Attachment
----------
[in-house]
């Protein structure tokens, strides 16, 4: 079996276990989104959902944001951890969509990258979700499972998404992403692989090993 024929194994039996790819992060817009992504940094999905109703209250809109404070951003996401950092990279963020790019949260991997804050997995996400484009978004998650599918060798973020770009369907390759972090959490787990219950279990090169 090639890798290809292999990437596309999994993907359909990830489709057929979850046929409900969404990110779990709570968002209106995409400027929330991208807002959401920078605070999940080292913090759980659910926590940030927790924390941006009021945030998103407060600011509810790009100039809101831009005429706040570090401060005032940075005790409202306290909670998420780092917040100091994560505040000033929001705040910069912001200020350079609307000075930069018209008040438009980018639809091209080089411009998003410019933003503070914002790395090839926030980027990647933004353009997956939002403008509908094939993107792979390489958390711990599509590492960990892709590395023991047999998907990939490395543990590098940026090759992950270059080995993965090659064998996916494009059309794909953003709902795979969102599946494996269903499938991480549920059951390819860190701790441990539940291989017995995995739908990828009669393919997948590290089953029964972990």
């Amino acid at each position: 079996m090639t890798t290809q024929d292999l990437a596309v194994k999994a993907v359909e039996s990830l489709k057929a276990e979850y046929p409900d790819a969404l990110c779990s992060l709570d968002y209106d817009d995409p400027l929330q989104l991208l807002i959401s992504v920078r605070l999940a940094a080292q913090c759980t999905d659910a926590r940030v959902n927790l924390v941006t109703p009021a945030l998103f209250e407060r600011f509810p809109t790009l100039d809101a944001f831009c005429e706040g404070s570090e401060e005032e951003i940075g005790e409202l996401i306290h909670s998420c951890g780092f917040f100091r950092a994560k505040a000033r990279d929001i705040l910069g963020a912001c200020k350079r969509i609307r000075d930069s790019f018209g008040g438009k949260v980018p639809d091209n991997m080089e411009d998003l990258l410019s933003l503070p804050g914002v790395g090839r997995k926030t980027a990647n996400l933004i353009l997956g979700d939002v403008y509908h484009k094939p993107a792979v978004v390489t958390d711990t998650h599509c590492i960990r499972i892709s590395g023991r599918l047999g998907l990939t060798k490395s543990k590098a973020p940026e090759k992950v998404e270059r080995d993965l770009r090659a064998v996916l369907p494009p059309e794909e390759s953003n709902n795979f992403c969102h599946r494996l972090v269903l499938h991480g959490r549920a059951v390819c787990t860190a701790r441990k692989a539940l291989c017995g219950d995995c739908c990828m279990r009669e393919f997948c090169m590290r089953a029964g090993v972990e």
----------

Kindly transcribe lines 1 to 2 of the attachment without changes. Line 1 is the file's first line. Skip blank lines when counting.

[in-house]
């Protein structure tokens, strides 16, 4: 079996276990989104959902944001951890969509990258979700499972998404992403692989090993 024929194994039996790819992060817009992504940094999905109703209250809109404070951003996401950092990279963020790019949260991997804050997995996400484009978004998650599918060798973020770009369907390759972090959490787990219950279990090169 090639890798290809292999990437596309999994993907359909990830489709057929979850046929409900969404990110779990709570968002209106995409400027929330991208807002959401920078605070999940080292913090759980659910926590940030927790924390941006009021945030998103407060600011509810790009100039809101831009005429706040570090401060005032940075005790409202306290909670998420780092917040100091994560505040000033929001705040910069912001200020350079609307000075930069018209008040438009980018639809091209080089411009998003410019933003503070914002790395090839926030980027990647933004353009997956939002403008509908094939993107792979390489958390711990599509590492960990892709590395023991047999998907990939490395543990590098940026090759992950270059080995993965090659064998996916494009059309794909953003709902795979969102599946494996269903499938991480549920059951390819860190701790441990539940291989017995995995739908990828009669393919997948590290089953029964972990």